App Center Distribution

In my previous posts I showed how to get started with App Center and how to build an app on App Center.  In this post, I will demonstrate how to distribute your shiny new app to  your alpha or beta testers.

Distribution

 

Return to App Center and confirm that your application has been built with the latest check in.  Next, create your distribution group.

Create A Distribution Group

To do so, click on Distribute Groups, where you will see a button in the upper right hand corner: New Group.

Create and name your group (e.g., Alpha Testers) .  You can allow public access , but then device registration won’t work (at least for now).  Leave this off, and enter email addresses into the box labeled Who would you like to invite to this group?

Each invited person will receive an invitation via email.

Once signed up, it is a simple matter to get your latest version to each participant.  Begin, as noted above, with a Build.  Once done,  click on Distribute, and in the upper right-hand corner, click Distribute New Release.

The Tricky Part

Careful here.  The main part of the next window asks you to Upload a build.  That is not what we want; we want to use the build we created in App Center.  To do so, look in the lower-left where you will find, in small print, a link that says Choose build from branch.  Click that link.

If you only have one branch, it will be shown here, and you can click Next; otherwise choose the branch you want and click Next.  The 5 most recent builds will be shown. Choose the one you want to distribute (typically the top (latest) build).  Click on that build and click Next.

You now have the ability to add release notes.  You can use markup to make this look nice; the only limitation is 5,000 characters.  Then click Next

If you’ve not already indicated which list to distribute to, you’ll be prompted to pick a distribution list now (e.g., Alpha Testers, Beta Testers, etc.).

Click next and you come to the distribution page. Click Distribute and hey! presto! the distribution is sent to all your testers, along with your release notes

Android and iOS

Just as you had to build your Android and iOS apps separately, so you must distribute them separately.  This is either a great convenience or an annoyance, depending on how often you want to distribute to both at the same time.  In any case, it isn’t terribly difficult.

Provisioning

We talked last time about provisioning for iOS. In theory, provisioning new users is a snap.  Just click on the distribution group you are interested in to be brought to the overview page.  There you will find four tabs: Overview, Testers, Releases, Devices.  Click on Devices and you’ll see all the users who do not have provisioned phones.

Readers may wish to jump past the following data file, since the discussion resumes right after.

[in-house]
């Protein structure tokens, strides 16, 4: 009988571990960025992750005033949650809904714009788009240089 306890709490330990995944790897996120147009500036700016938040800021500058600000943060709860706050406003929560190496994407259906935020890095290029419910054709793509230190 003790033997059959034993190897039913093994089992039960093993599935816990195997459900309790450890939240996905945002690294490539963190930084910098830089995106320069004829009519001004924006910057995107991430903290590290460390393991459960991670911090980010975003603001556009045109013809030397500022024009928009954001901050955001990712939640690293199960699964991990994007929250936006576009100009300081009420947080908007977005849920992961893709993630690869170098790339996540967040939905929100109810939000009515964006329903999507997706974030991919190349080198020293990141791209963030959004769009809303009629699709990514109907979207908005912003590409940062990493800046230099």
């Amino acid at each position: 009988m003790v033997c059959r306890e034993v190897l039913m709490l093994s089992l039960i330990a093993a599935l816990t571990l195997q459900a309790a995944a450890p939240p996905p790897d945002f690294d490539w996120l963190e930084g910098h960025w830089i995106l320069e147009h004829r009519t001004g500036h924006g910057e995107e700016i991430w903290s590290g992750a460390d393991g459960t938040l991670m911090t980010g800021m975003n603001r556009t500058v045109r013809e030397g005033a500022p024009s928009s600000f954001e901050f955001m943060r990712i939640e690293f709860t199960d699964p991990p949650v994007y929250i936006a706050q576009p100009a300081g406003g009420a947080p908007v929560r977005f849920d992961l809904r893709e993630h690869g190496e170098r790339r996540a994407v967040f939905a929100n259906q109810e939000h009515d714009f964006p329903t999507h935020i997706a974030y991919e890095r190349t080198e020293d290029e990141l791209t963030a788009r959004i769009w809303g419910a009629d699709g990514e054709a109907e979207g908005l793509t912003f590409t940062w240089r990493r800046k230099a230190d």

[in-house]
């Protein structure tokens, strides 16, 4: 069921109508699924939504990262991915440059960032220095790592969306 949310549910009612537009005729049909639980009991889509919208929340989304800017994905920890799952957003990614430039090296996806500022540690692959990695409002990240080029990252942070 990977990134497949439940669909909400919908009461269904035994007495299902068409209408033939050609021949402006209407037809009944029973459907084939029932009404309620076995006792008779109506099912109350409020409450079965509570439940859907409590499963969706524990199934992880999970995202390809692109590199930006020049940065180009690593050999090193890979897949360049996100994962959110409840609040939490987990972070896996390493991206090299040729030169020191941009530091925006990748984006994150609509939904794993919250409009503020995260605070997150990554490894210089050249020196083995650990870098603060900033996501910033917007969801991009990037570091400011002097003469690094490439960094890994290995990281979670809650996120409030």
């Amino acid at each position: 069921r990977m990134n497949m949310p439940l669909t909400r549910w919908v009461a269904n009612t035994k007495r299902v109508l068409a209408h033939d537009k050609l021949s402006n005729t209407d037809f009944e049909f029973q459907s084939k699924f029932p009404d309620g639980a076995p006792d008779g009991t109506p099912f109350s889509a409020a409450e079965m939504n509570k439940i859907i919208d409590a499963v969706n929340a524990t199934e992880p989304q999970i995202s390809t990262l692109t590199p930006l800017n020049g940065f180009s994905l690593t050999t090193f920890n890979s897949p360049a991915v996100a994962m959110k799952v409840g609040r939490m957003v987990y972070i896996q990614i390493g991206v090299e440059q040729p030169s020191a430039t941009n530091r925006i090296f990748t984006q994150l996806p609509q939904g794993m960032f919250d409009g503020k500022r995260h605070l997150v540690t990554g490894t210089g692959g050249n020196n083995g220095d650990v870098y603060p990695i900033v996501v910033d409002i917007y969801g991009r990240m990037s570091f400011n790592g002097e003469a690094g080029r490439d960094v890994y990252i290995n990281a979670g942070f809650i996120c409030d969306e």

The simplest thing to do now is to check one or more of the testers (where status is Unprovisioned) and let App Center walk you through provisioning.  One key aspect is to indicate that you do want to re-sign your app. For this you will need the p12 file we created in the previous post.  Just drag that file onto the indicated space and fill in the rest of the fields.  This will cause the new devices to be provisioned for your app.

Note: at the moment there appears to be a bug that when you do an iOS distribution, many or all of your provisioned devices may become unprovisioned.  To fix this, just select those devices and re-register them.  App Center is aware of this bug and it should be fixed soon.  

Android Distribution

Android distribution is identical, without the need to provision devices.

This ‘n’ That

The overview page for distribution groups provides three tabs on Android or four tabs on iOS.  In either case, one is a list of your testers, and one a list of your releases.  The latter can be very useful for determining successful releases and how many have installed this latest (or previous) releases.

Analytics

Once you have your app in the hands of testers, the Analytics tab (mentioned in the first post in this series) becomes much more valuable.

 

 

About Jesse Liberty

Jesse Liberty is a Senior Consultant with Wintellect, with three decades of experience writing and delivering software projects. He is the author of 2 dozen books and multiple Pluralsight & LinkedIn Learning courses, and has been a Senior Technical Evangelist for Microsoft, a Distinguished Software Engineer for AT&T, a VP for Information Services for Citibank and a Software Architect for PBS. He is a Xamarin Certified Mobile Developer and a Xamarin MVP and a Microsoft MVP.
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